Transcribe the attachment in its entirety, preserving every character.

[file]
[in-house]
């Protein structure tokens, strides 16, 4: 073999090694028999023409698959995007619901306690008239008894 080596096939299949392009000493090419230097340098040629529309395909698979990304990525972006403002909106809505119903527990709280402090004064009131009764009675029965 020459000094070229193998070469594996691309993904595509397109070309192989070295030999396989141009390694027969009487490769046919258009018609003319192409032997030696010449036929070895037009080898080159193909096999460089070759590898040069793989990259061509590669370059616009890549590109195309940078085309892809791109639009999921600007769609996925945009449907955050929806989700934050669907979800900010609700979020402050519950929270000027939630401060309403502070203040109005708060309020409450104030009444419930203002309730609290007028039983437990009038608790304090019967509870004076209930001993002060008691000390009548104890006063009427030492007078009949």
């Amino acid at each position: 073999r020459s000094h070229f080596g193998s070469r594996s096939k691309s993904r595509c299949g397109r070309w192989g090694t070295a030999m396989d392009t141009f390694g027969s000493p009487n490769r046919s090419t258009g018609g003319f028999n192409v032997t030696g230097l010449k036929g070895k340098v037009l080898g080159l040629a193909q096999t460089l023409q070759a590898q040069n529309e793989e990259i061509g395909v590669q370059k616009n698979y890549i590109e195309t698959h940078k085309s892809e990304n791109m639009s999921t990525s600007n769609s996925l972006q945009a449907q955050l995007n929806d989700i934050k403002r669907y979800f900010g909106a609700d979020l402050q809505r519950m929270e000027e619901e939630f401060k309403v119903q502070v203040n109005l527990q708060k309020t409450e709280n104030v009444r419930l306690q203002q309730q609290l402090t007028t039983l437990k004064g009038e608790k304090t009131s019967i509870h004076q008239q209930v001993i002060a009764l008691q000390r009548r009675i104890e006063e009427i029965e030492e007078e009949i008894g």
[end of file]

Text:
[in-house]
């Protein structure tokens, strides 16, 4: 073999090694028999023409698959995007619901306690008239008894 080596096939299949392009000493090419230097340098040629529309395909698979990304990525972006403002909106809505119903527990709280402090004064009131009764009675029965 020459000094070229193998070469594996691309993904595509397109070309192989070295030999396989141009390694027969009487490769046919258009018609003319192409032997030696010449036929070895037009080898080159193909096999460089070759590898040069793989990259061509590669370059616009890549590109195309940078085309892809791109639009999921600007769609996925945009449907955050929806989700934050669907979800900010609700979020402050519950929270000027939630401060309403502070203040109005708060309020409450104030009444419930203002309730609290007028039983437990009038608790304090019967509870004076209930001993002060008691000390009548104890006063009427030492007078009949």
């Amino acid at each position: 073999r020459s000094h070229f080596g193998s070469r594996s096939k691309s993904r595509c299949g397109r070309w192989g090694t070295a030999m396989d392009t141009f390694g027969s000493p009487n490769r046919s090419t258009g018609g003319f028999n192409v032997t030696g230097l010449k036929g070895k340098v037009l080898g080159l040629a193909q096999t460089l023409q070759a590898q040069n529309e793989e990259i061509g395909v590669q370059k616009n698979y890549i590109e195309t698959h940078k085309s892809e990304n791109m639009s999921t990525s600007n769609s996925l972006q945009a449907q955050l995007n929806d989700i934050k403002r669907y979800f900010g909106a609700d979020l402050q809505r519950m929270e000027e619901e939630f401060k309403v119903q502070v203040n109005l527990q708060k309020t409450e709280n104030v009444r419930l306690q203002q309730q609290l402090t007028t039983l437990k004064g009038e608790k304090t009131s019967i509870h004076q008239q209930v001993i002060a009764l008691q000390r009548r009675i104890e006063e009427i029965e030492e007078e009949i008894g």